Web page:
You may not know about chinch bugs, but you’ve probably seen what they’re capable of. The perfect enemy of turfgrass, Chinch bugs attach themselves to blades of grass, sucking them dry and then injecting them with poison. This kills grass and creates massive dry brown spots, eventually leading to infestation, and with some cases requiring completely new turf. So how do you stop these tiny terrors from sucking your landscape of life?
Chinch bugs are the most common lawn pest and are typically more active in the southern United States. Chinch is derived from the Spanish chinche, meaning bedbug, and they resemble each other greatly. These tiny insects are only about 5mm long and range from orange to black in color. Their small size and tendency to live on the bottom of blades of grass makes them almost impossible to detect. Females lay hundreds of tiny eggs, which grow over a period of months into hungry adults. These adults then go on to suck grasses dry and deposit more eggs, feeding into their destructive cycle.
In the southern United States, the Chinch bug has plagued farmers since the nineteenth century, preying on wheat and other grains and disrupting local economies as well as destroying whole fields of crops. Farmers were only able to best the pest by switching to soybean farming, as soybeans are not a food chinch bugs care for.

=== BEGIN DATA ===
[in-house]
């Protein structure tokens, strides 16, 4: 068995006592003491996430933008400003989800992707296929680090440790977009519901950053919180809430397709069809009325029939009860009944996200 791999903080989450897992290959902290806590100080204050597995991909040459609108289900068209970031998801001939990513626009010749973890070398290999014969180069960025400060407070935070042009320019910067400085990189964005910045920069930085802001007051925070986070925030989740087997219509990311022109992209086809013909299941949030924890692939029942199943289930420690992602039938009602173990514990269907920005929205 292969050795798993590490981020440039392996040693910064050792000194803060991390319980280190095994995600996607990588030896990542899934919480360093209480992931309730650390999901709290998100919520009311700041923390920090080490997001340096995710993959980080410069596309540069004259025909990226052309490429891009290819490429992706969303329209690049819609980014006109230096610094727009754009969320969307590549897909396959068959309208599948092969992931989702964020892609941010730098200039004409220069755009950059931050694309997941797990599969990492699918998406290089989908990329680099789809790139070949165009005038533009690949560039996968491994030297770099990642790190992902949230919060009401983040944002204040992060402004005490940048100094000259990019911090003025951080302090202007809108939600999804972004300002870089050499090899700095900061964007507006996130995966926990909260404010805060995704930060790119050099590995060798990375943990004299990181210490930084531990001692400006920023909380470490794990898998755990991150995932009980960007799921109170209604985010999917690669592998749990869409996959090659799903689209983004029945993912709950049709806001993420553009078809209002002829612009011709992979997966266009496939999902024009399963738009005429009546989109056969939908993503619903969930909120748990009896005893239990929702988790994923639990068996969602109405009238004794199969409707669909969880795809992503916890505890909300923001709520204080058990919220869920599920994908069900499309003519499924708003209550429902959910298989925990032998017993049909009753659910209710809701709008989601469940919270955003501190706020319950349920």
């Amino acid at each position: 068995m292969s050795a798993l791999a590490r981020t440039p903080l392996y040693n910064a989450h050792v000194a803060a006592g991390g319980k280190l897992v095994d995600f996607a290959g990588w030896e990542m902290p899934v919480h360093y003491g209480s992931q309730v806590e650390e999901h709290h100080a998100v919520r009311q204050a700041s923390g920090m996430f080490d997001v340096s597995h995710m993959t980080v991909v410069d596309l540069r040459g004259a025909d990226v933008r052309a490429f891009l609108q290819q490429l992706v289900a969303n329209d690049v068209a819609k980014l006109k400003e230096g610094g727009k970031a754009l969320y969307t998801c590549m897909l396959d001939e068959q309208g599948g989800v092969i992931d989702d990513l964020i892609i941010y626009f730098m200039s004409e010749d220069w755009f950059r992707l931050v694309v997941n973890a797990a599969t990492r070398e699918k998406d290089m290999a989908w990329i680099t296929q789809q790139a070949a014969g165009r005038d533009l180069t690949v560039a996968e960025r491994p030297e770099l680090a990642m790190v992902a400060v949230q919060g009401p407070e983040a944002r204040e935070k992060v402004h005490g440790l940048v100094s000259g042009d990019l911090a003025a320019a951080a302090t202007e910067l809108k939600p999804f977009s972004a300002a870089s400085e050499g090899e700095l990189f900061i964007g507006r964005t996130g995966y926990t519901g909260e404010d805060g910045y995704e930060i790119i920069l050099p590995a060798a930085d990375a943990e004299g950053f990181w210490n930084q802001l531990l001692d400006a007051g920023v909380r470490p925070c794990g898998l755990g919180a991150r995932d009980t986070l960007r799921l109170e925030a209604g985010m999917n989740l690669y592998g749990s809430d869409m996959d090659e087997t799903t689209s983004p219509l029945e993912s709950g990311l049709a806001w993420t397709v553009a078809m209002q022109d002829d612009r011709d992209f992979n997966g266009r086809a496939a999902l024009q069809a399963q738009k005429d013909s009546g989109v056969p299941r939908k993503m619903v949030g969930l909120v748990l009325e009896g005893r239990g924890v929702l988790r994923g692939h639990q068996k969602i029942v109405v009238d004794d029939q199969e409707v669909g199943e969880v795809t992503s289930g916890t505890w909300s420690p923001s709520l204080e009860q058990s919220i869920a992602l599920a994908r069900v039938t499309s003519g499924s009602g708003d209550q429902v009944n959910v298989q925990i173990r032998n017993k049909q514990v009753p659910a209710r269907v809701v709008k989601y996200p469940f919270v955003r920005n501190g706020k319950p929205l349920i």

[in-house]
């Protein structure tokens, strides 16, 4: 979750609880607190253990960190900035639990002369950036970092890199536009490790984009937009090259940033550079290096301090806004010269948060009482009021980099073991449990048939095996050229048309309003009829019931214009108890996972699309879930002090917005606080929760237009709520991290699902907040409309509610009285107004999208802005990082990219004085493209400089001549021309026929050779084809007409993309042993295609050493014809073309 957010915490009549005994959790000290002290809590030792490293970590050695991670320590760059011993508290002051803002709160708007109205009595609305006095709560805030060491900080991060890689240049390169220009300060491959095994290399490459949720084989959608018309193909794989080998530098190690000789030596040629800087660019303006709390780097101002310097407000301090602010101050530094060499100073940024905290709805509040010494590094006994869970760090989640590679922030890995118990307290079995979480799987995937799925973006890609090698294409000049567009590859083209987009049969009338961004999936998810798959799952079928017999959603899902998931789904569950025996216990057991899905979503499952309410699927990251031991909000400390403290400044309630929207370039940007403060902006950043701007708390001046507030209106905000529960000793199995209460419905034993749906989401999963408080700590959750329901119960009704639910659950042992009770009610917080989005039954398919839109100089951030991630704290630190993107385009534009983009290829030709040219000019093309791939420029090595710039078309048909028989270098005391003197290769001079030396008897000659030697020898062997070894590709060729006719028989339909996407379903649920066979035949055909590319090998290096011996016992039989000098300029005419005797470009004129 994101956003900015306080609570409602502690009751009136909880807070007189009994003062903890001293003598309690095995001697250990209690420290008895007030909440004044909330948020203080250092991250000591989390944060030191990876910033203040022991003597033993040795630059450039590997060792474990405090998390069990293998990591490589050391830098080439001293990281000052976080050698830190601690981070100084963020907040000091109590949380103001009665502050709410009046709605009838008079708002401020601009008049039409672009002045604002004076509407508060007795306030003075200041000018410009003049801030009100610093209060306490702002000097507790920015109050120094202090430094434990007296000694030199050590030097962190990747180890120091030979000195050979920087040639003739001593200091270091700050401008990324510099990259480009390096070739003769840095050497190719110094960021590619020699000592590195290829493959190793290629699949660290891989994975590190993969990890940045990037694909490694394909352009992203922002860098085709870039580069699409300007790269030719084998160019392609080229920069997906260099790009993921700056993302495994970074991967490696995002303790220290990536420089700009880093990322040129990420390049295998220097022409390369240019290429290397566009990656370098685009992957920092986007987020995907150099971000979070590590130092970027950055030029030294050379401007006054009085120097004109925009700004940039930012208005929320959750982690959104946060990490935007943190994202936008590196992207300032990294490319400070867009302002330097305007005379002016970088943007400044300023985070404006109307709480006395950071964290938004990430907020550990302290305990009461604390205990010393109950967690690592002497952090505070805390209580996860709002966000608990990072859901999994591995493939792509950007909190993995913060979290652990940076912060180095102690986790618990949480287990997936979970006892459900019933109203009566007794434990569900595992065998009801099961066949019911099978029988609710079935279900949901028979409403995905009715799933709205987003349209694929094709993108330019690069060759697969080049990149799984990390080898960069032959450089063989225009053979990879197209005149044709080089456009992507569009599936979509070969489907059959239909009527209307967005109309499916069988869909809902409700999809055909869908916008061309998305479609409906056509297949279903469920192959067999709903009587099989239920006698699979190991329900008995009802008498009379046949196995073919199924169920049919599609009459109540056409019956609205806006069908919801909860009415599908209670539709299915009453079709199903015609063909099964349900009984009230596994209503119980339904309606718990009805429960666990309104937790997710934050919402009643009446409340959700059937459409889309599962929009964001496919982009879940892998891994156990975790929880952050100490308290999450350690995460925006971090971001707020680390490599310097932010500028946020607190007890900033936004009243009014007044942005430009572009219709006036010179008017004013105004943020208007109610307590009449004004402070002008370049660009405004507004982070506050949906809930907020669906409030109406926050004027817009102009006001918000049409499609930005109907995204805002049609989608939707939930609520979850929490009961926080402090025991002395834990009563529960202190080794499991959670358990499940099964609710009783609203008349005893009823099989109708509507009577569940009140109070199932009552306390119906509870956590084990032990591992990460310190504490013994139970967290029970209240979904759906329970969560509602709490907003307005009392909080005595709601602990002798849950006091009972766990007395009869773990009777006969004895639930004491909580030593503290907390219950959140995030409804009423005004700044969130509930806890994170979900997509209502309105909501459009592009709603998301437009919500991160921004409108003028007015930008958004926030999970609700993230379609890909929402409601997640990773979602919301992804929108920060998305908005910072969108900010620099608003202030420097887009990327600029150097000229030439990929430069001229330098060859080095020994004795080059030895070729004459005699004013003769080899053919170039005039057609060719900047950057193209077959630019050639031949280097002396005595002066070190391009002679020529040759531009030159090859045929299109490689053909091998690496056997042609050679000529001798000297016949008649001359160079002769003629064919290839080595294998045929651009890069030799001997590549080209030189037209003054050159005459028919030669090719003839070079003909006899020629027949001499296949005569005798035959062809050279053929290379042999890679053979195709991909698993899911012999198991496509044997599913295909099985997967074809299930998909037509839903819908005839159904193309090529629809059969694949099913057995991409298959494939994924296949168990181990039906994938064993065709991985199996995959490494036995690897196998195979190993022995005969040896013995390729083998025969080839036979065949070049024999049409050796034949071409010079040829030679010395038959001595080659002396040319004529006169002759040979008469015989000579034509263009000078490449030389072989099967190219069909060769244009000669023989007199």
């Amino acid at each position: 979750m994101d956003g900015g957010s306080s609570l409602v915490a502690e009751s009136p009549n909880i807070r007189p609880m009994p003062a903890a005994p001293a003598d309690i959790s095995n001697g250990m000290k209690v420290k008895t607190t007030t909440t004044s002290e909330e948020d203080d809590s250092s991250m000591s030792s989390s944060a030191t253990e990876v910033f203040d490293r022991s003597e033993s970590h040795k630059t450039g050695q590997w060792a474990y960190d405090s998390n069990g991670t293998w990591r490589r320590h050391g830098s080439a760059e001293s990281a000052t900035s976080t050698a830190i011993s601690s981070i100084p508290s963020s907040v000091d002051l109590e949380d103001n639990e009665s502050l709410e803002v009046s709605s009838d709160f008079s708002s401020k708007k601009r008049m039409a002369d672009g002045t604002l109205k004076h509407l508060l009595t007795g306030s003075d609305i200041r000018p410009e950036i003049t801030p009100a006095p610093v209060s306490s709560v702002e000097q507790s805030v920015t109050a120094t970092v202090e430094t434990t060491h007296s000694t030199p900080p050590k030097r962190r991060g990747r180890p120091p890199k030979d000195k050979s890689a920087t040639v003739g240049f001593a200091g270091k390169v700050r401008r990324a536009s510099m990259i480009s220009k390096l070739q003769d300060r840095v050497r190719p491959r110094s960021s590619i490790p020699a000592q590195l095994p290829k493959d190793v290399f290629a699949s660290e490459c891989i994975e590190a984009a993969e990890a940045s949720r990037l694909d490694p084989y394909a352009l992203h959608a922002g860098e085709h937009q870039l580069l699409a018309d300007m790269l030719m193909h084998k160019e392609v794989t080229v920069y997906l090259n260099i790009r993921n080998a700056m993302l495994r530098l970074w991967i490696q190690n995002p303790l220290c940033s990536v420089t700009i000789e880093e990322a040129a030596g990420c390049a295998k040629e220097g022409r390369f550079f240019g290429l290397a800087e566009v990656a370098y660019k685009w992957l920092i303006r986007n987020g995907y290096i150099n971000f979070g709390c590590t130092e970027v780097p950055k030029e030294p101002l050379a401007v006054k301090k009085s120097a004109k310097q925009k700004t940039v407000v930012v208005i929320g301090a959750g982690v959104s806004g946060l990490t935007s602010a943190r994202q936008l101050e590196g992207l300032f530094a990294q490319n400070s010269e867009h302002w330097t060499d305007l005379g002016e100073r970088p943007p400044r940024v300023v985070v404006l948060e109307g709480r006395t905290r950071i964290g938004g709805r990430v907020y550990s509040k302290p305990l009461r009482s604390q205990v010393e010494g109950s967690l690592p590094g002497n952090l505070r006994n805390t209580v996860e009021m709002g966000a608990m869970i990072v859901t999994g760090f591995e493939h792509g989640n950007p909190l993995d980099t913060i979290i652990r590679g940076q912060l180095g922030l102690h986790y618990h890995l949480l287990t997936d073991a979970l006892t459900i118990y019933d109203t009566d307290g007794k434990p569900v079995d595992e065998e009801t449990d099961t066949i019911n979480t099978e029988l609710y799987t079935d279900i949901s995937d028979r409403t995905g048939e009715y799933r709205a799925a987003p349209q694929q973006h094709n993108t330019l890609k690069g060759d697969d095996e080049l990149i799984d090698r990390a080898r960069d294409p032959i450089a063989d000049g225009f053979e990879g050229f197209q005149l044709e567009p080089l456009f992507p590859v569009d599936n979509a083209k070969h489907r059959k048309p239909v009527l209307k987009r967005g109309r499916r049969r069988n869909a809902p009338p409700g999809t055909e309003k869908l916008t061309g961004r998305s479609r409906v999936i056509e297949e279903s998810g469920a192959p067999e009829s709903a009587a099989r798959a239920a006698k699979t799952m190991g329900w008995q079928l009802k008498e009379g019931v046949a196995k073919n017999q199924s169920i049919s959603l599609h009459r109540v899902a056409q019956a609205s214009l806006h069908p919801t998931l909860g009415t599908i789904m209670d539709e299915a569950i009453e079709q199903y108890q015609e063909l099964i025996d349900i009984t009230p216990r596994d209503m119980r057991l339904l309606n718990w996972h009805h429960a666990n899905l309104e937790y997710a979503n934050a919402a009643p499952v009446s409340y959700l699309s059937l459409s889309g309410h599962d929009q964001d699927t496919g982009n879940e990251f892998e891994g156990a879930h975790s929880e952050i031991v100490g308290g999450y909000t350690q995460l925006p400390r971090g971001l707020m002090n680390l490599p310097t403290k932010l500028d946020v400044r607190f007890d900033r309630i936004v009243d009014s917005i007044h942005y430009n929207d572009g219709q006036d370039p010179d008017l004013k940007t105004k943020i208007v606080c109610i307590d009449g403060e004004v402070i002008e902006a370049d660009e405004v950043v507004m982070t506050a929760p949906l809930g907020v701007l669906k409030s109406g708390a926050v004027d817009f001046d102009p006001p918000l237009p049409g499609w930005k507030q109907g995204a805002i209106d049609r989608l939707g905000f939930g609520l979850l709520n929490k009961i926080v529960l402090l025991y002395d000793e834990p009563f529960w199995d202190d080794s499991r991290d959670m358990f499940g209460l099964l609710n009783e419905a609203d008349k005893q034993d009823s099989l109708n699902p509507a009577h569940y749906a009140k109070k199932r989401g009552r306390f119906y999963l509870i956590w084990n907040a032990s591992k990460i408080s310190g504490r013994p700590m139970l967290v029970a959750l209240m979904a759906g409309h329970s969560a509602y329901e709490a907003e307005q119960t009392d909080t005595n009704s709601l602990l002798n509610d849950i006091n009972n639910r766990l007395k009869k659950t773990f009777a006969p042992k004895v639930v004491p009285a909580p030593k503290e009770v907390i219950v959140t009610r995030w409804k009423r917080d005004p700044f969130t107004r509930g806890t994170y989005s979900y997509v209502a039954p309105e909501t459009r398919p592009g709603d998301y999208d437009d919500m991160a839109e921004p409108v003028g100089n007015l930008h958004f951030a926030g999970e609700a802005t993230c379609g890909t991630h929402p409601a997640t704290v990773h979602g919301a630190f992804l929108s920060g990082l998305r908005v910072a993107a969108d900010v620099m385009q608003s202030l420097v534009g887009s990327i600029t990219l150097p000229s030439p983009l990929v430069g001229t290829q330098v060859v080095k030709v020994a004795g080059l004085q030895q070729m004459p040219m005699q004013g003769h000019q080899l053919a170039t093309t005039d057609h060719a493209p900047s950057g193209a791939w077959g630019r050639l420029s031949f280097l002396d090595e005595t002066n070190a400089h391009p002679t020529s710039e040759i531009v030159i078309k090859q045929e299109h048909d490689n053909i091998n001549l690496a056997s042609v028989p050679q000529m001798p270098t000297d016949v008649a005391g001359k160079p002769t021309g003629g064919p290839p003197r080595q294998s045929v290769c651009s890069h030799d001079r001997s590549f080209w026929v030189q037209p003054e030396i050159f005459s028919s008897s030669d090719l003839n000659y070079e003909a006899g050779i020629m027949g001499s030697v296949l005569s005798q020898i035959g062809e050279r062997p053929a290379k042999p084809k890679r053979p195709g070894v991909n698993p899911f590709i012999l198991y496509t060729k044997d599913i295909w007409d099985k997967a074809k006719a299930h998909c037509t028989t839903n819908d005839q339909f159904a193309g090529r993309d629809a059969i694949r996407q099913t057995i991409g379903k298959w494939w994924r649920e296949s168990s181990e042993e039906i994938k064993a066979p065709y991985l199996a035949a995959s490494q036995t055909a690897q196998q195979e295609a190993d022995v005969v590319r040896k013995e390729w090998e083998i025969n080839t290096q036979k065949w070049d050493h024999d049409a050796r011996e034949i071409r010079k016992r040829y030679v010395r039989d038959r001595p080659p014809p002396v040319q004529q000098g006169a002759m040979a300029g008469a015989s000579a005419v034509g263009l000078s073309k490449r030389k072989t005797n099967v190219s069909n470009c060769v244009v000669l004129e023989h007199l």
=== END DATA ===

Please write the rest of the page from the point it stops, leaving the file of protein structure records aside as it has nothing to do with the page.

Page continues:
Causing millions of dollars’ worth of damage annually, Chinch bugs are one of the most damaging pests in the Southern United States. Chinch bugs particularly like Zoysiagrass and St. Augustine grass, making them a major threat to Florida lawns and landscapes. With over 2 million acres of St. Augustine in Florida alone, homeowners’ associations and businesses spend millions on the application of chemicals and reinstallations of lawns.
You’ve heard the expression a good offense is a good defense, and this couldn’t apply more to pest control. As Chinch bugs have evolved to be the perfect predator to grass, the best way to solve a chinch bug infestation is to never have one in the first place.
Integrated Pest Management is a science which combines biological, cultural, and chemical controls to prevent and control pests. When it comes to our enemy, the Chinch bug, you'll need a multi-faceted approach, and IPM is just that.
If your lawn is suffering from yellowing and brown spots, you may already have a Chinch bug infestation. Have a professional assess your landscape today by contacting Down To Earth. Our licensed professionals have the experience and resources to tackle your concerns head on. Talk to us today.